The spring salmon bite continues to be particularly good for trolling anglers from the Niagara Bar to Olcott, according to reports. Karen Evarts at the Boat Doctors says action in front of Olcott has been super from 60 feet of water to 90 feet of water with chartreuse and black magnum spoons. Quite a few kings in the 20- to 25-pound range have been caught. There are good numbers of fish with some lake trout mixed in. Out of Wilson to the Niagara Bar, Capt. Matt Yablonsky of Youngstown reports pretty much the same program in 50 to 100 feet of water with magnum spoons, kings and lakers. Color does not seem to matter. A few fish are being caught on flasher-flies up and down the lake, too. Down to the east around Port Bay and Sodus bay, crappies are still being caught in the shallow water of Port Bay. They like anything bright and will hit small jigs tipped with spikes according, to Chris Kenyon of Wayne County Tourism. You can use your ice fishing jigs. Fish around the three islands on Sodus Bay for pike or walleye. You can either troll or jig the shallow water on the east side of the bay. Anglers are catching pike on the north end of Sodus Bay. Troll from the LeRoy Island Bridge south and stay in 4 to 5 feet of water. The pike will be in the weeds and will hit spoons. Or cast spinner baits towards the shore.

Chautauqua Lake

Capt. Mike Sperry of Chautauqua Reel Outdoors reports the walleye bite was good last week but slowed some with the cold weather. Anglers are still getting them in the evening and after dark casting Rapalas, Challengers, Bay Rats, Smithwicks in the 3- to 6-inch range. Trolling in shallow (weed line) early morning and after dark is working, too. Sperry also was getting some reports of fish hitting worm harnesses tight to the weeds in the early to midmorning. The crappie bite is hit and miss, but he anticipates it will pick up with the warmer temperatures headed our way. Water temperature is still in the low 50s. They should be on beds soon.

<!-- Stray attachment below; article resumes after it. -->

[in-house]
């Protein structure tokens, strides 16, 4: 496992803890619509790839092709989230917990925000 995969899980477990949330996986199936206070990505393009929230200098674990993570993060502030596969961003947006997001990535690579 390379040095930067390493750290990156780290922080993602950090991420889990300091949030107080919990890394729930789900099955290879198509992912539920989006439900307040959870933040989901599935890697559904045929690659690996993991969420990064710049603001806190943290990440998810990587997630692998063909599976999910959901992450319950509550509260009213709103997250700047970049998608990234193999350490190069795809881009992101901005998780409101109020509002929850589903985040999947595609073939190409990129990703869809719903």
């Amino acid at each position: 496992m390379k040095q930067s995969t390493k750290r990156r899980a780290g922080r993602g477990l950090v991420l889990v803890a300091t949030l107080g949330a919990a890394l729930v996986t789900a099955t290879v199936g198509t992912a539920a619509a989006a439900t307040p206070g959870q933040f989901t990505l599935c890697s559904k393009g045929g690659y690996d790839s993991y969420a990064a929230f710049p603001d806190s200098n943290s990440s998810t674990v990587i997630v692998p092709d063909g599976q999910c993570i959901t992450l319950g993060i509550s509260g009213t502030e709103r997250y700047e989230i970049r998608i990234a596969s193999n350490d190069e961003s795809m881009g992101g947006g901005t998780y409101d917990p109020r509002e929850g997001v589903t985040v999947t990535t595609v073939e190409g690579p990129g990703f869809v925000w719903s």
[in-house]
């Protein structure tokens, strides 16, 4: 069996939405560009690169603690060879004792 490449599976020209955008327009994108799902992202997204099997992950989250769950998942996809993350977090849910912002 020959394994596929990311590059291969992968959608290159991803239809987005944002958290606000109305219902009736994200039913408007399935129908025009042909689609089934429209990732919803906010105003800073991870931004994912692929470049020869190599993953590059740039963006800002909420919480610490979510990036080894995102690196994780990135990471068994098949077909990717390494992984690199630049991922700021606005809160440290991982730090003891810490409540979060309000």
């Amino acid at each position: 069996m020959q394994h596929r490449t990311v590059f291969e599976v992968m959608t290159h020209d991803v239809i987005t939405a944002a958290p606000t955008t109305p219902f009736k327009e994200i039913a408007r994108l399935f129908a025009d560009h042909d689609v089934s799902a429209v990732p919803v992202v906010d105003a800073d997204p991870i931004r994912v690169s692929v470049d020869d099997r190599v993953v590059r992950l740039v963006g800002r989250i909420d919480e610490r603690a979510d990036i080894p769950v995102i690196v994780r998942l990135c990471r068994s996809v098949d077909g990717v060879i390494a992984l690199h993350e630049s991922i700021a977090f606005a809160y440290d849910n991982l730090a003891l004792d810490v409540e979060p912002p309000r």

Inland streams

Inland fishing has been good, according to Nicholas Sagnibene of Ellicottville. Stream levels have been very solid, creating some good fishing and making it tough to choose a stream. The upper Cattaraugus system has been rewarding to the angler willing to put in some time, Sagnibene said. Bottom bouncing nymphs or swinging wooly buggers on warmer or off-color days have been producing some nice fish. Pheasant tails and prince nymphs have been the hot ticket for Sagnibene, mimicking the mayflies that have been active below the surface. With the warmer temperatures slated for this weekend, look for some rising fish in the slower tailouts in the evenings. Hatch life this week should still see some Hendricksons, which are ending. Sagnibene notes that March Browns and Caddis are starting to be seen, and Sulphurs are about a week away. “This is some of the best inland fishing of the year so if your favorite stream is not producing for you, take a drive to fish something new,” Sagnibene said.

Conesus Lake

Darrin Schwenkbeck of Varysburg reports that he had some good fishing for bass before the cold front that came in last weekend on Conesus. Fishing a small tournament on the lake, he did great when the water was 49 degrees for practice, catching a mix of largemouth and smallmouth bass by cranking rattletraps and jerk baits. Then conditions turned tough when the water temperature dropped to 46 degrees. He had been starting to see some bass starting to make beds last week. Fish could turn on this weekend.